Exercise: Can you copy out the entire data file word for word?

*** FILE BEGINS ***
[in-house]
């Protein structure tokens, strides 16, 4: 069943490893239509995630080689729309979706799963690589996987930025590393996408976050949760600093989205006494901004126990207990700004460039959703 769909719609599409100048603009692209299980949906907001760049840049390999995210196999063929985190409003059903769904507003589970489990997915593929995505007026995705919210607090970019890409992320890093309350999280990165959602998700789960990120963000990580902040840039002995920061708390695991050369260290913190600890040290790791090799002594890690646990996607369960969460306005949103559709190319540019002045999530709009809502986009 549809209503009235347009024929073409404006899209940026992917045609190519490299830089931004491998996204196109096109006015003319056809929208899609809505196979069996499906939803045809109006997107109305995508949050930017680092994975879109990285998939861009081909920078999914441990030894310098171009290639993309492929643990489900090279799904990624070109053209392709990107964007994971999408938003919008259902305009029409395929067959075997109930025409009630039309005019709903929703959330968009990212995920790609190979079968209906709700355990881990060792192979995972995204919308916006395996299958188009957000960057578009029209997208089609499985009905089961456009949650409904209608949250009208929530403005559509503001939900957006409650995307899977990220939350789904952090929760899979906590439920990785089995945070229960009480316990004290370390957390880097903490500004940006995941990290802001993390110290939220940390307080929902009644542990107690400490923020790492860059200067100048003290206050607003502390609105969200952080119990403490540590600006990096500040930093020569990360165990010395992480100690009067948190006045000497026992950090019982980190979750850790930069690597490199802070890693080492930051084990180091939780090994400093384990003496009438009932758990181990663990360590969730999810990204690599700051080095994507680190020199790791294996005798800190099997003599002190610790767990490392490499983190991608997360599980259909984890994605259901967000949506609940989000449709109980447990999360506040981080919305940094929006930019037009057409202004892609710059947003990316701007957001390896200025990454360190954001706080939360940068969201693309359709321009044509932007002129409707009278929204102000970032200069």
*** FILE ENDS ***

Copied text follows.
[in-house]
């Protein structure tokens, strides 16, 4: 069943490893239509995630080689729309979706799963690589996987930025590393996408976050949760600093989205006494901004126990207990700004460039959703 769909719609599409100048603009692209299980949906907001760049840049390999995210196999063929985190409003059903769904507003589970489990997915593929995505007026995705919210607090970019890409992320890093309350999280990165959602998700789960990120963000990580902040840039002995920061708390695991050369260290913190600890040290790791090799002594890690646990996607369960969460306005949103559709190319540019002045999530709009809502986009 549809209503009235347009024929073409404006899209940026992917045609190519490299830089931004491998996204196109096109006015003319056809929208899609809505196979069996499906939803045809109006997107109305995508949050930017680092994975879109990285998939861009081909920078999914441990030894310098171009290639993309492929643990489900090279799904990624070109053209392709990107964007994971999408938003919008259902305009029409395929067959075997109930025409009630039309005019709903929703959330968009990212995920790609190979079968209906709700355990881990060792192979995972995204919308916006395996299958188009957000960057578009029209997208089609499985009905089961456009949650409904209608949250009208929530403005559509503001939900957006409650995307899977990220939350789904952090929760899979906590439920990785089995945070229960009480316990004290370390957390880097903490500004940006995941990290802001993390110290939220940390307080929902009644542990107690400490923020790492860059200067100048003290206050607003502390609105969200952080119990403490540590600006990096500040930093020569990360165990010395992480100690009067948190006045000497026992950090019982980190979750850790930069690597490199802070890693080492930051084990180091939780090994400093384990003496009438009932758990181990663990360590969730999810990204690599700051080095994507680190020199790791294996005798800190099997003599002190610790767990490392490499983190991608997360599980259909984890994605259901967000949506609940989000449709109980447990999360506040981080919305940094929006930019037009057409202004892609710059947003990316701007957001390896200025990454360190954001706080939360940068969201693309359709321009044509932007002129409707009278929204102000970032200069």